Academic journal article Nomadic Peoples

Risk Perception and Coping Strategies among the Karrayu Pastoralists of Upper Awash Valley, Central Ethiopia

Academic journal article Nomadic Peoples

Risk Perception and Coping Strategies among the Karrayu Pastoralists of Upper Awash Valley, Central Ethiopia

Article excerpt

Abstract

This research investigated the risk perceptions and coping mechanisms of Karrayu pastoralists of central Ethiopia. The concept of livelihood framework underpins the argument of the paper. First-hand data was generated by a survey of 100 households and use of qualitative participatory methods: time line, wealth ranking and seasonal calendars. The findings reveal that the Karrayu people who operate in seemingly similar contexts are not exposed to similar constraints and opportunities. The wealth status of a household is highly related to the differences in risk perceptions and coping strategies. Differences were documented among men and women, youth and adults, local people and government actors. The relatively well off and the destitute have different risk perceptions and responses. Differences in risk perception and diverse coping strategies among the Karrayu pastoralists were also highly gendered.

Keywords: coping strategies, pastoralists, risk perception, Ethiopia

Introduction

The Karrayu are a transhumant pastoral community in Ethiopia who inhabit the Metehara plain and the surroundings of Mount Fentale. The area is located in the eastern half of East Shewa Zone, Oromiya Region. In the current national administrative structure, Karrayu land comes entirely within Fentale District, which borders with the Afar Region. The language of the Karrayu is Afaan Oromo. In 1994, the population was reported as 55,853 (Central Statistical Authority 1996). The figure included both local Karrayu inhabitants and Ittu migrants who had come to live there over the last forty years. The Karrayu way of life has predominantly been nomadic pastoralism, which is heavily dependent on environmental resources whose availability is determined by temporal and spatial variables (Ayalew 2001; Buli 2001).

Since the beginning of the second half of the twentieth century in particular, the Karrayu, like other pastoral communities in the Awash Valley area, have increasingly been affected by commercial farm expansion and wildlife conservation schemes. The processes of expropriating the rangelands for the aforementioned purposes have therefore thrown the customary land use rights of the community into unabated crisis. Ayalew (2001) puts the total size of the dry and wet season grazing land traditionally belonging to the Karrayu at 150,113 hectares. According to this source, 90,100 hectares have already been lost to the development ventures. In undertaking these developments, little respect has been given to the indigenous knowledge and practices of Karrayu pastoralists. Recognition of the local knowledge and practices should be beneficial in crafting sustainable community development programmes. This study was conducted to document how the different wealth, age and gender groups within the Karrayu community perceive the sources of livelihood risks, and see what kind of current traditional knowledge is in place to cope with these risks.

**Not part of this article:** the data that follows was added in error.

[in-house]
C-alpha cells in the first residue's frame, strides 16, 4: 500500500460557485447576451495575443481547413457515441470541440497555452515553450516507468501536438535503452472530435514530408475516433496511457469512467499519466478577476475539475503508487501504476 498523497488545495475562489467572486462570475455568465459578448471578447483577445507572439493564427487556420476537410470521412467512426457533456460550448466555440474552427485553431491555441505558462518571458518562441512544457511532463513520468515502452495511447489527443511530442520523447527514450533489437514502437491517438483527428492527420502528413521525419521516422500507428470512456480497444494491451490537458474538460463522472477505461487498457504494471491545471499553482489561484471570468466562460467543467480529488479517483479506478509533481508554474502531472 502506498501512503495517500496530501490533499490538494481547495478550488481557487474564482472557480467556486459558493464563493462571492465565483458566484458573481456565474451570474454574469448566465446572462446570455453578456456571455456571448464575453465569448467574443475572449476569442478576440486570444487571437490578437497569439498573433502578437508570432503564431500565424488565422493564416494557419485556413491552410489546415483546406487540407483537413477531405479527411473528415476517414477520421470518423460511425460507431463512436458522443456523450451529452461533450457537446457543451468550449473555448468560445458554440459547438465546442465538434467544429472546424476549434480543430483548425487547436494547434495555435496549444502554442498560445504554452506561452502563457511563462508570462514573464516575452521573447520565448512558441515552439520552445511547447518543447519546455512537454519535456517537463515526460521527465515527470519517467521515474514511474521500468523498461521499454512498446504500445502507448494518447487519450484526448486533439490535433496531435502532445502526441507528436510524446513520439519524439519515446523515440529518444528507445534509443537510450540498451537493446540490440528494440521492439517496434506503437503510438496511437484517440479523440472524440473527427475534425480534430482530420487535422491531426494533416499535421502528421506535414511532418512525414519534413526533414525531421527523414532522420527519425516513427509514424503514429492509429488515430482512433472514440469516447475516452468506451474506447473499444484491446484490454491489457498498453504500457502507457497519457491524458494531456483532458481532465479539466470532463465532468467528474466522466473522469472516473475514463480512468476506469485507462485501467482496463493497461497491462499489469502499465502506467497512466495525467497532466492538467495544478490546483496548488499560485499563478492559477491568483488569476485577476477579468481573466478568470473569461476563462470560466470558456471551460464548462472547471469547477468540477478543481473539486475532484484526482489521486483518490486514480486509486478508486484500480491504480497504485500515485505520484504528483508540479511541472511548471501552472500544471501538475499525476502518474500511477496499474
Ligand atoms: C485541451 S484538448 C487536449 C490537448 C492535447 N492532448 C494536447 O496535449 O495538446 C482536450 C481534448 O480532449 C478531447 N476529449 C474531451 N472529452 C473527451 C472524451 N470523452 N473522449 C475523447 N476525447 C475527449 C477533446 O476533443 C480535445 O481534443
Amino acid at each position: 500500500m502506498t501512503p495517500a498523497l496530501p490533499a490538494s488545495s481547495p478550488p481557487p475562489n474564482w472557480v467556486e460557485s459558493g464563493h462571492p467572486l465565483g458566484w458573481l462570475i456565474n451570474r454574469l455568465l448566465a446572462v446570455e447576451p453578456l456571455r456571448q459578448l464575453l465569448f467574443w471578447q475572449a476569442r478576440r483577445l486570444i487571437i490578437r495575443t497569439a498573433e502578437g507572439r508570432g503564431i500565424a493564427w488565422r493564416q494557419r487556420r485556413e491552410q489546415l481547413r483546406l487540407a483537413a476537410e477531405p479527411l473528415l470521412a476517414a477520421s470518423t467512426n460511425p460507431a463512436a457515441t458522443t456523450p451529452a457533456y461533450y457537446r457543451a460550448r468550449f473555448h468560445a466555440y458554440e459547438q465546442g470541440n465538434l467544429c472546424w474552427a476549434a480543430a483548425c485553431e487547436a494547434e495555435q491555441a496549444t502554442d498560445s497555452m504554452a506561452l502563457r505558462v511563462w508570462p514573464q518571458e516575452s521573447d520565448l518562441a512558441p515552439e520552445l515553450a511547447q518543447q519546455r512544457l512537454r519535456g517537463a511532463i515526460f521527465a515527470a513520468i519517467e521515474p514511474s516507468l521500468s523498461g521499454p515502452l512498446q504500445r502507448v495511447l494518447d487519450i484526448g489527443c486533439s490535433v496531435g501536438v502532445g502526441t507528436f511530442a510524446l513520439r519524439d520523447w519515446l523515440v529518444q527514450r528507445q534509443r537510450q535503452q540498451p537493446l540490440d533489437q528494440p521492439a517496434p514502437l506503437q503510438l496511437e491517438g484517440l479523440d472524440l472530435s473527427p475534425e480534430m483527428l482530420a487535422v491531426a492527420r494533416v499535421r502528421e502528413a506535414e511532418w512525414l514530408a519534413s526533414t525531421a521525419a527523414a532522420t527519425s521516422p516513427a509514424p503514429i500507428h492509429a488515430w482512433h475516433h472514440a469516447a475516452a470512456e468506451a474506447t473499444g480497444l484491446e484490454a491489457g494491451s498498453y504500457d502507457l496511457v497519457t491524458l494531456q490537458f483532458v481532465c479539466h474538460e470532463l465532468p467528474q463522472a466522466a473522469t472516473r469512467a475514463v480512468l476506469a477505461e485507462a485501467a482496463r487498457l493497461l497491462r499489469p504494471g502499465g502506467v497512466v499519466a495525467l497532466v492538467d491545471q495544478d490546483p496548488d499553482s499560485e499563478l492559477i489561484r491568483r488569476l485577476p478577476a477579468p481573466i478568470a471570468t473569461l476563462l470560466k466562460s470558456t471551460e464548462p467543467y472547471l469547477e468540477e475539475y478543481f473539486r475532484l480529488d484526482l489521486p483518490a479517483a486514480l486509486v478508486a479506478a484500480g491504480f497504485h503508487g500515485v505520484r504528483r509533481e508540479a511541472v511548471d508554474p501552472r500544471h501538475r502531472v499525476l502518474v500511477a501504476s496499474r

Livelihoods Concept

Looking at livelihoods provides a richer and more detailed picture of how poor families cope with a variety of risks and shocks in meeting their basic needs. Households can have several possible sources of income and other resources that constitute their livelihood. A range of on-farm and off-farm activities, which together provide a variety of procurement strategies for food and cash, maintains livelihood systems. A household's total resource is based not only on its productive activities and endowments, but also on its legal, political and social position within society (Sen 1981; Swirl 1989). Livelihood systems incorporate the present situation, as well as the short- and long-term perspectives, not only to preserve current patterns of consumption, but also to avoid destitution or sacrificing future standards of living. The risk of livelihood failure determines the vulnerability of a household to income, food, health and nutritional insecurity. …

Search by... Author
Show... All Results Primary Sources Peer-reviewed

Oops!

An unknown error has occurred. Please click the button below to reload the page. If the problem persists, please try again in a little while.